Some of the more progressive philosophers of this new sense of environment, like Don Ihde, Evan Selinger and Peter Paul Verbeek—see, for example, Ihde and Selinger (2003) and Verbeek (2013)—continue to emphasize in their respective works a more stream-like model of life, calibrated not in terms of distinct entities, so much as according to moments of behaviour. For Verbeek, this is especially significant when we consider how profoundly new “visibilities,” regardless of the medium from which they are derived, can affect any subsequent sensual understandings of the world and its myriad processes. The fact that “technologies fundamentally shape people’s experience of disease, pregnancy, or their unborn child,” Verbeek argues, should not be misconstrued as examples of media providing us with more insight into the physical world itself (Verbeek 2013, p. 9). Rather, these revised visibilities might best be interpreted as an entirely new range of understandings and concepts as much in dialogue with technical constructions as with bio-sensual events. Verbeek phrases it particularly well when discussing the obstetric ultrasound: “this technology is not simply a functional means to make visible an unborn child in the womb. It actively helps to shape the way the unborn child is humanly experienced, and in doing so it informs the choices his or her expecting parents make. Because of its ability or make visible the fetus in terms of medical norms, for instance, it constitutes the fetus as a possible patient and, in some cases, it's parents as makers of decisions about the life of their unborn child” (Verbeek 2013, p. 16). We have what Verbeek calls a “fundamental intertwinement of humans and technologies; in his words, “human-world relationships should not be seen as relations between pre-existing subjects who perceive an act upon a pre-existing objects but rather as sites where both the objectivity of the world and the subjectivity of those are experiencing it and existing in it are constituted” (Verbeek 2013, p. 15).
Ihde’s concept of bio-physical intertwinement compares well to the relationship that Hayles, along with other contemporary philosophers like Gilbert Simondon, Bruno Latour, ascribe to living in code—perhaps even as code. Again, in many ways, this theoretical weaving of coding with human life follows directly from, while addressing what Derrida termed the transcendental signified as a linguistic source of being and knowing in modern philosophy. Coding, by bearing in and of itself a sense of intrinsic root structure or ordering principle, actively counters the ontological role of language we see in Derridean thinking. To work with coding, accordingly, infers none of western philosophy’s consistent emphases over the last century of language as an epistemological tool in support of an active hermeneutics. Heidegger’s remarkable allocation of language as “the house of being” (Heidegger 1998) remains probably the most succinct and plainest distinction of its essential relationship to the Real. In relation to code, however, language emerges newly associated with the non-computational, referring for the most part to any and all symbolic modes communication that have no active role in determining reality. Even when looking at various source codes in a program, or the written record of a functioning programming language, the key lines of any working script cannot be considered “readable” in a typical manner. Most messages derived from programs remain secondary to the overall function of the code itself. They may provide comments about the lines of code running, or simply instructions and “read me.txts” designed to assist in the program’s installation and ongoing execution.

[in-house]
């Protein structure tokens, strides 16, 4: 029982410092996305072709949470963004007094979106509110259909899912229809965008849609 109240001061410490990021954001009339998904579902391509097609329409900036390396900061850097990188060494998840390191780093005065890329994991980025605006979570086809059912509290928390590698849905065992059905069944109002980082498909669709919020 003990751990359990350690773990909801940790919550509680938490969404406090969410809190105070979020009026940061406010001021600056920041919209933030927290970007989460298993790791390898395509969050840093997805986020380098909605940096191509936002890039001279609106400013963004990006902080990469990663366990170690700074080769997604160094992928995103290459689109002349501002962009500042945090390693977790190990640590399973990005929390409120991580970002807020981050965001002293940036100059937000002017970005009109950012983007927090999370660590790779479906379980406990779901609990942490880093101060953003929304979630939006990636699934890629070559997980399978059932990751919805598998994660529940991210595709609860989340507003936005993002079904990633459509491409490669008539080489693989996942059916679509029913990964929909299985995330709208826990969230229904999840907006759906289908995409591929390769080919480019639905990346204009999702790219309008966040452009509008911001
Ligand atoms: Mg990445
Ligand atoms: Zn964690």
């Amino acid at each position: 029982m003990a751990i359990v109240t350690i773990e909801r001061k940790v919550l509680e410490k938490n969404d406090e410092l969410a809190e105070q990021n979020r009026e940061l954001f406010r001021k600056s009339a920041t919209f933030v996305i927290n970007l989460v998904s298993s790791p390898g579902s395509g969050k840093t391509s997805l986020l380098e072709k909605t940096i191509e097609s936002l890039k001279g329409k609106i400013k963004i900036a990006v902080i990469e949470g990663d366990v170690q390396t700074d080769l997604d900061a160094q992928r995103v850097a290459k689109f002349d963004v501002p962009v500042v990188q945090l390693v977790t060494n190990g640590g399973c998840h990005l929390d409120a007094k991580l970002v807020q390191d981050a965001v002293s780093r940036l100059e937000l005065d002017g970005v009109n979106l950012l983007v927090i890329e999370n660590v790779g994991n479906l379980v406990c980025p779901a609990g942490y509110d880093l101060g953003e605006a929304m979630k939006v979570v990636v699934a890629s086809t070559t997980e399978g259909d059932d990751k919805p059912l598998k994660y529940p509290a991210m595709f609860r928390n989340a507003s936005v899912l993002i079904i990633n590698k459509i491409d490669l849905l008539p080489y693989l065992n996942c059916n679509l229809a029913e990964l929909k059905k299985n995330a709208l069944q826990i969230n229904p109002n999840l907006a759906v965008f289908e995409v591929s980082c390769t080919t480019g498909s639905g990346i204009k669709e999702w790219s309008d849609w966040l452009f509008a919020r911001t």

Code thus presents a consistent challenge to traditional media theory and philosophy, especially in terms of media’s role in epistemology and the construction of knowledge. As many of the theorists mentioned already, including Verbeek and Hayles, directly contend, computation offers a very specific reconceptualization of reasoning itself. It may be tempting, of course, to compare this mode of reasoning as computation with more traditional models of instrumental thinking in western philosophy. Instrumentalism has long supported the epistemological principle that thinking or reasoning as an activity best be regarded as an execution of sorts, in terms of providing a means to gain specific aims or predict phenomena. The philosopher David Golumbia, for example, argued that computation automatically favours an instrumentalist understanding of culture, since it demonstrates formulaic relationships between variables (Golumbia 2009). To compute phenomena is at base to determine specific ends from certain means. What could more instrumental than formally adding ideas together to produce procedurally credible results? Berry, however, refutes the claim that such arrangements constitute forms of computation. Where instrumental rationality, he argues, refers to “the application by an actor of means to ends through mathematics, empirical knowledge and logic … computational rationality is a special sort of knowing, it is essentially vicarious, taking place within other actors or combinations and networks of actors (which may be human or non-human) and formally algorithmic” (Verbeek 2013, p. 13). Hence, for Berry, computation’s relationship to language is much more exclusive compared to the typical usage guidelines we see in instrumentalism. Computation in this model should be considered as functioning more or less autonomously from language, with its execution bearing little significance with respect to any one media format.